Theoretical frameworks underpinning the perceptual experiences during exercise are essential to guide rigorous evaluation, as they have a clear impact on the type of exercise chosen, the outcome measures used (including process or mechanistic outcomes), and overall study design. For example, Jones and Ekkekakis (2019) investigated different levels of immersive technology in overweight adults, underpinned by attentional focus (Broadbent, 1957; Nideffer, 1976; Wininger and Gieske, 2010) and the dual-mode theory (DMT) of affect (Ekkekakis, 2003). In line with DMT, the exercise intensity was prescribed at ventilatory threshold, the intensity at which interoceptive cues start to become more salient and dominate cognitive appraisal (Ekkekakis, 2003). As this intensity of exercise has the most affect-related inter-individuality, it is of interest to investigate if higher levels of immersion compete with interoceptive cues, preserving a more positive affect for longer. Further, use of an underpinning theory directed the study methodology toward measures specific to the constructs of the theory. By adopting measures of affect (feeling scale and felt arousal scale), as well as objective measures of the hemodynamic response of the right dorsolateral prefrontal cortex (Radel et al., 2018), an area of the brain associated with cognitive control and selective attention (Sarter et al., 2001), the study findings were contextualized within the theoretical model, providing a clear and concise test of the theory and application of VR in the exercising context. That is, using HMD VR results in greater dissociation from interoceptive cues and an improved affective response at ventilatory threshold prescribed exercise.
Taken together, use of theoretical frameworks to underpin well-structured, rigorous studies is needed within VR-enhanced exercise research. These studies are essential to enable a more robust understanding of what does and does not work to build motivation, affect, enjoyment, and engagement during exercise.
Limitations in Outcome Measures for Exercise Engagement During Exercise
Our results highlighted that exercise engagement during exercise, as used in VR studies, was a largely ambiguous construct with numerous (and varied) proxy measures. Measures of engagement varied between short-term attendance rates, physiological measures (HR, energy expenditure, joint ROM) and objective output measures such as power output and cadence. Engagement is typically defined as “appraisals and coping that promote effortful striving directed toward task goals” (Matthews et al., 2002, p. 335) which can correspond to a proxy measure that reflects a motive-driven change in action. However, use of proxy measures can be problematic, particularly when multiple variables influence an outcome. For example, using HR as a proxy for engagement during exercise is difficult because it can be influenced by both increased engagement (working harder) but also by factors such as anxiety. To reduce these challenges, we propose that engagement measures during exercise should be underpinned by a relevant theory such that the putative mediators of engagement can be quantified. For example, when considering adherence or attendance rates, it is important to understand psychosocial factors that may affect the individual such as social-economic status or distance to the gym, as these can influence the engagement measure.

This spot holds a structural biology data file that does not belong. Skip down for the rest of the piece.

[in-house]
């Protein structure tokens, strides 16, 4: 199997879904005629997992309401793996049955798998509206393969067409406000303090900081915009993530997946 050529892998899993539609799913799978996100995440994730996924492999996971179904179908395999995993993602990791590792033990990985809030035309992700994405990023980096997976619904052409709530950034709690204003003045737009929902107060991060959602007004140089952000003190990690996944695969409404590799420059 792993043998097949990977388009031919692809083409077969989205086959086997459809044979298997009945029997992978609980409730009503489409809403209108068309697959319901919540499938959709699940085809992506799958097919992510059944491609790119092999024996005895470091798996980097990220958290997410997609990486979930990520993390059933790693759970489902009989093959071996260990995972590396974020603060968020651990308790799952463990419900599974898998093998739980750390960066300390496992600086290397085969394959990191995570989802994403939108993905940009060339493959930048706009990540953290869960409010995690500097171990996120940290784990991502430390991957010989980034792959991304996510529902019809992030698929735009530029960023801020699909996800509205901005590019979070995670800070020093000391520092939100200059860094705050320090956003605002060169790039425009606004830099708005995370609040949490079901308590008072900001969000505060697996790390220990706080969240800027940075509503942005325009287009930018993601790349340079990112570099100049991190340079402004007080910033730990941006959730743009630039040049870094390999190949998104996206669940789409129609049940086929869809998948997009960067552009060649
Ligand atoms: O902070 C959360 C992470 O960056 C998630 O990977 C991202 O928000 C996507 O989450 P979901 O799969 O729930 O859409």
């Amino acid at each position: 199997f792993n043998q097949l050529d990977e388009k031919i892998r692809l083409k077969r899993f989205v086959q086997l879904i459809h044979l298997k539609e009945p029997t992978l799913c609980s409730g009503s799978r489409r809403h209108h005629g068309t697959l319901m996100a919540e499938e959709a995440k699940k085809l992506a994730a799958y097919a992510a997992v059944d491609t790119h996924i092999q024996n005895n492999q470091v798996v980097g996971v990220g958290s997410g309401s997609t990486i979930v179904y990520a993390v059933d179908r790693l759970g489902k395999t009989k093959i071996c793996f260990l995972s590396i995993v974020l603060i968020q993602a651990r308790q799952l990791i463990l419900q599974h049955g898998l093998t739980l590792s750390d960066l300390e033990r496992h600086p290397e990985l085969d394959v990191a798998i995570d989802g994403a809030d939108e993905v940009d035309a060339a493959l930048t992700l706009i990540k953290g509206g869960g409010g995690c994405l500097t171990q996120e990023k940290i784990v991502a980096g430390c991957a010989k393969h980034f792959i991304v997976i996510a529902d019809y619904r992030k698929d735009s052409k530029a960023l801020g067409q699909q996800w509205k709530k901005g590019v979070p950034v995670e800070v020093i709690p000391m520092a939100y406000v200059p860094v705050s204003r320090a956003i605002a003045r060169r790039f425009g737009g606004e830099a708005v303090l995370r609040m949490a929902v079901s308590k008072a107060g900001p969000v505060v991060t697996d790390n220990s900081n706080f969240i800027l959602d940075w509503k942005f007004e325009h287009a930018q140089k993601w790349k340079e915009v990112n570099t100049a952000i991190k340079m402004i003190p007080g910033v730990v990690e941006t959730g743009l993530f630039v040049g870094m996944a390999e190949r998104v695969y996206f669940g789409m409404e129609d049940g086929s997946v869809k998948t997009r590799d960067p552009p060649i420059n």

Limitations of the Review
It is possible that some relevant studies were missed and that this could have impacted the review. All efforts were made to minimize this risk including the use of two independent reviewers, searching of several pre-determined relevant databases, and a consultation with an academic librarian when designing search strategies. This review is also limited to those studies evaluating various outcomes during VR exercise. It does not include the substantial literature related to the choice to engage with (and what underpins the motivation to engage with) certain VR technologies for exercise (Yim and Graham, 2007; Knaving et al., 2015), which has clear relevance for future research directions (see below). It is important to note that VR strategies that may positively influence experiences during exercise, may not necessarily positively influence the motivation to engage with VR technology. Indeed, there is extensive work exploring the importance of virtual avatars and their features in promoting engagement with human computer interfaces (Seinfeld et al., 2020).
Due to heterogeneity in the field, clear recommendations of benefit specific to the type of VR and exercise outcome are pre-emptive; however, this is an important finding in and of itself, as it can also highlight key future research directions. Additionally, although we grouped studies according to immersion and virtual avatars and agents, we acknowledge that several other strategies could have been used to highlight the current state of the evidence. Last, being a scoping review, we included all available literature from peer-reviewed indexed journals regardless of the study quality or potential risk of bias. While this is beneficial in providing a broader exploration of the current literature, it does not allow for weighting based on the quality of the included studies.